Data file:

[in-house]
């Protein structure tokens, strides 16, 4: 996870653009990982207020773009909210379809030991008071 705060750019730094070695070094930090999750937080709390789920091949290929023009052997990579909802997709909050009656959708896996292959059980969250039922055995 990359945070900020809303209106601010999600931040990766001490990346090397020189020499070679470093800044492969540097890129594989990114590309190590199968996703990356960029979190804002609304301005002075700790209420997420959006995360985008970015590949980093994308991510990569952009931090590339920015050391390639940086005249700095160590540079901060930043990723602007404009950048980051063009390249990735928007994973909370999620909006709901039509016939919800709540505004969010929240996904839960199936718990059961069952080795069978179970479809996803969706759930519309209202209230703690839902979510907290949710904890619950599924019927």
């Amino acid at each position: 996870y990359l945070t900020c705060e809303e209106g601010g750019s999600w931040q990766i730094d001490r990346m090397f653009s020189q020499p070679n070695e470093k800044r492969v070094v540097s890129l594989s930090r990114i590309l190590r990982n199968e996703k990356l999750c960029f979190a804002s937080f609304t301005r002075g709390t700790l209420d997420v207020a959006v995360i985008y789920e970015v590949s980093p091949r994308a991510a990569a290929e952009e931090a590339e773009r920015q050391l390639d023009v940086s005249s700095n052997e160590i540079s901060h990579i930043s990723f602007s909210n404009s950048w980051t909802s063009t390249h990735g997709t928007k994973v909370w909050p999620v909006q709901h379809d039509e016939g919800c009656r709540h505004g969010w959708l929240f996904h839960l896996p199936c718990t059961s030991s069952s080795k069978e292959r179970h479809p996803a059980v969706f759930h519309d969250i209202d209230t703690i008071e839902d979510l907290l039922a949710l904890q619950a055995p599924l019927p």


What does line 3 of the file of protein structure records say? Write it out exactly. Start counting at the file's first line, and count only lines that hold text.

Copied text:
């Amino acid at each position: 996870y990359l945070t900020c705060e809303e209106g601010g750019s999600w931040q990766i730094d001490r990346m090397f653009s020189q020499p070679n070695e470093k800044r492969v070094v540097s890129l594989s930090r990114i590309l190590r990982n199968e996703k990356l999750c960029f979190a804002s937080f609304t301005r002075g709390t700790l209420d997420v207020a959006v995360i985008y789920e970015v590949s980093p091949r994308a991510a990569a290929e952009e931090a590339e773009r920015q050391l390639d023009v940086s005249s700095n052997e160590i540079s901060h990579i930043s990723f602007s909210n404009s950048w980051t909802s063009t390249h990735g997709t928007k994973v909370w909050p999620v909006q709901h379809d039509e016939g919800c009656r709540h505004g969010w959708l929240f996904h839960l896996p199936c718990t059961s030991s069952s080795k069978e292959r179970h479809p996803a059980v969706f759930h519309d969250i209202d209230t703690i008071e839902d979510l907290l039922a949710l904890q619950a055995p599924l019927p």